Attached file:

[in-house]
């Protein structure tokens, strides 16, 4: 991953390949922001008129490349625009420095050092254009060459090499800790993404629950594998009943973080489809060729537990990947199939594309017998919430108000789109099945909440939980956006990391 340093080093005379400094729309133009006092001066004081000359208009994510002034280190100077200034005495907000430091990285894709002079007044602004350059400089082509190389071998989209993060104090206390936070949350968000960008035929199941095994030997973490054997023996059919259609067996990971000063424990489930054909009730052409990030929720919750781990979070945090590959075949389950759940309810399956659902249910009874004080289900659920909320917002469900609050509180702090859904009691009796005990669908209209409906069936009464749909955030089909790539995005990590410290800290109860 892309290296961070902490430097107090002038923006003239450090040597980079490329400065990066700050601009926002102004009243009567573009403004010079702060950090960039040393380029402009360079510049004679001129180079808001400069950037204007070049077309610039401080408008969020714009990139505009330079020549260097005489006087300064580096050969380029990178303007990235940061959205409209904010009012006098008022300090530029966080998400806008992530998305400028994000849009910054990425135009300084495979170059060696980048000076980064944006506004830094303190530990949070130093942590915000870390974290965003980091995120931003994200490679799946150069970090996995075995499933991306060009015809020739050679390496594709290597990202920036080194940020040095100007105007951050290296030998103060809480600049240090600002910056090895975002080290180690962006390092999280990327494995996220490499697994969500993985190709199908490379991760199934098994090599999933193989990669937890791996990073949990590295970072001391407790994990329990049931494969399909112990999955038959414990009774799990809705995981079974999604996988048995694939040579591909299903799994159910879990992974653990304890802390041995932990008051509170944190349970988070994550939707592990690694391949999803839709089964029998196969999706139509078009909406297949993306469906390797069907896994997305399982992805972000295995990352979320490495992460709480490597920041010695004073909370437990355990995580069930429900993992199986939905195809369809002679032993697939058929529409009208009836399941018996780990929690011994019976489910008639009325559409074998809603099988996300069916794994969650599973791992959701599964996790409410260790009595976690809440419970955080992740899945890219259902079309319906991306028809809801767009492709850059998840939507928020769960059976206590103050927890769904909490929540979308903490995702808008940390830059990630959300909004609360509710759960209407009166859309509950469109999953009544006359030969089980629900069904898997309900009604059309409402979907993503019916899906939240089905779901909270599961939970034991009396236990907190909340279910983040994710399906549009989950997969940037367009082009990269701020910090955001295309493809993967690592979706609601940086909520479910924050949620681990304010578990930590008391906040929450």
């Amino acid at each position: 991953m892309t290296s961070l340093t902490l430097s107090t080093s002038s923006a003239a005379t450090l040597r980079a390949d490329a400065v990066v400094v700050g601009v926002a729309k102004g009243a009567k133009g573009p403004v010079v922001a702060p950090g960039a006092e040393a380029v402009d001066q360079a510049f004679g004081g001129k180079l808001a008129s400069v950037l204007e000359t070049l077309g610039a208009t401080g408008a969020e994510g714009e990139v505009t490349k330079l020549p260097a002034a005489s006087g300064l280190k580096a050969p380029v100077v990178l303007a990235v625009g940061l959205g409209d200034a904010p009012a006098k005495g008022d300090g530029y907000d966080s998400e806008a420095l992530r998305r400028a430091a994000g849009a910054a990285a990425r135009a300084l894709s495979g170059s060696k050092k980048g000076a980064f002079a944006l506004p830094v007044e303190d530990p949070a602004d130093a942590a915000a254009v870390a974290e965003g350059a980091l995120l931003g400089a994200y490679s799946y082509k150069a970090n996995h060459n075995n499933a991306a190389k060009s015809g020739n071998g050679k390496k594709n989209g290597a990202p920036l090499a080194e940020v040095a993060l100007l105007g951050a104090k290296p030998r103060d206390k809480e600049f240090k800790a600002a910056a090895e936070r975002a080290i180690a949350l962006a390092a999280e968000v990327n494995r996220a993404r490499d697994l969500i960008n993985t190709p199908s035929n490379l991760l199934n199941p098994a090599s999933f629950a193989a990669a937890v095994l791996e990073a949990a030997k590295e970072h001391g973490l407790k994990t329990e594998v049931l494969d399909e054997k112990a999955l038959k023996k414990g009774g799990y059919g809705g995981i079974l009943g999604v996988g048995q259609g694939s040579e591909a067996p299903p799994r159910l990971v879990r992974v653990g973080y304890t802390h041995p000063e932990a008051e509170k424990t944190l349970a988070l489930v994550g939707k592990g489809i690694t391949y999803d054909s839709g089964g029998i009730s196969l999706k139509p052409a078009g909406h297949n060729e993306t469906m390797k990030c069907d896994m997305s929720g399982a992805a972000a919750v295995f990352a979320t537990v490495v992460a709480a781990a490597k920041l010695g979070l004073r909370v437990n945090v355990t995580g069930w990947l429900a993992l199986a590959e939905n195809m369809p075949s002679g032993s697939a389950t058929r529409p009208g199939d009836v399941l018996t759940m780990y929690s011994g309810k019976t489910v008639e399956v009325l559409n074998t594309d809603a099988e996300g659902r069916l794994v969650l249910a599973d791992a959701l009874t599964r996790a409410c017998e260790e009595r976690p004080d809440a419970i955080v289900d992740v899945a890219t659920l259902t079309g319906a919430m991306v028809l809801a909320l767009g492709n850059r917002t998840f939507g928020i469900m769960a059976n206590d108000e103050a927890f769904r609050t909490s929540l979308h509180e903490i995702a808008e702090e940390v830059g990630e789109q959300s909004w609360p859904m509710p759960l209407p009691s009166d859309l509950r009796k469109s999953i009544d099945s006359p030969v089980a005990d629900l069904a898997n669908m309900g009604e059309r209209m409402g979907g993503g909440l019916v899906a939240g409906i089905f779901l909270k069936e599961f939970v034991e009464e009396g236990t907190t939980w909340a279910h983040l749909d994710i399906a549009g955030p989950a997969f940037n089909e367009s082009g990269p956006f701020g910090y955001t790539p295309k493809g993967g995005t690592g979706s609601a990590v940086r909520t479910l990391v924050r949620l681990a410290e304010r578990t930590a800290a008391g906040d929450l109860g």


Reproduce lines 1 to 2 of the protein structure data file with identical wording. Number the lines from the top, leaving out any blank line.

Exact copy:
[in-house]
């Protein structure tokens, strides 16, 4: 991953390949922001008129490349625009420095050092254009060459090499800790993404629950594998009943973080489809060729537990990947199939594309017998919430108000789109099945909440939980956006990391 340093080093005379400094729309133009006092001066004081000359208009994510002034280190100077200034005495907000430091990285894709002079007044602004350059400089082509190389071998989209993060104090206390936070949350968000960008035929199941095994030997973490054997023996059919259609067996990971000063424990489930054909009730052409990030929720919750781990979070945090590959075949389950759940309810399956659902249910009874004080289900659920909320917002469900609050509180702090859904009691009796005990669908209209409906069936009464749909955030089909790539995005990590410290800290109860 892309290296961070902490430097107090002038923006003239450090040597980079490329400065990066700050601009926002102004009243009567573009403004010079702060950090960039040393380029402009360079510049004679001129180079808001400069950037204007070049077309610039401080408008969020714009990139505009330079020549260097005489006087300064580096050969380029990178303007990235940061959205409209904010009012006098008022300090530029966080998400806008992530998305400028994000849009910054990425135009300084495979170059060696980048000076980064944006506004830094303190530990949070130093942590915000870390974290965003980091995120931003994200490679799946150069970090996995075995499933991306060009015809020739050679390496594709290597990202920036080194940020040095100007105007951050290296030998103060809480600049240090600002910056090895975002080290180690962006390092999280990327494995996220490499697994969500993985190709199908490379991760199934098994090599999933193989990669937890791996990073949990590295970072001391407790994990329990049931494969399909112990999955038959414990009774799990809705995981079974999604996988048995694939040579591909299903799994159910879990992974653990304890802390041995932990008051509170944190349970988070994550939707592990690694391949999803839709089964029998196969999706139509078009909406297949993306469906390797069907896994997305399982992805972000295995990352979320490495992460709480490597920041010695004073909370437990355990995580069930429900993992199986939905195809369809002679032993697939058929529409009208009836399941018996780990929690011994019976489910008639009325559409074998809603099988996300069916794994969650599973791992959701599964996790409410260790009595976690809440419970955080992740899945890219259902079309319906991306028809809801767009492709850059998840939507928020769960059976206590103050927890769904909490929540979308903490995702808008940390830059990630959300909004609360509710759960209407009166859309509950469109999953009544006359030969089980629900069904898997309900009604059309409402979907993503019916899906939240089905779901909270599961939970034991009396236990907190909340279910983040994710399906549009989950997969940037367009082009990269701020910090955001295309493809993967690592979706609601940086909520479910924050949620681990304010578990930590008391906040929450």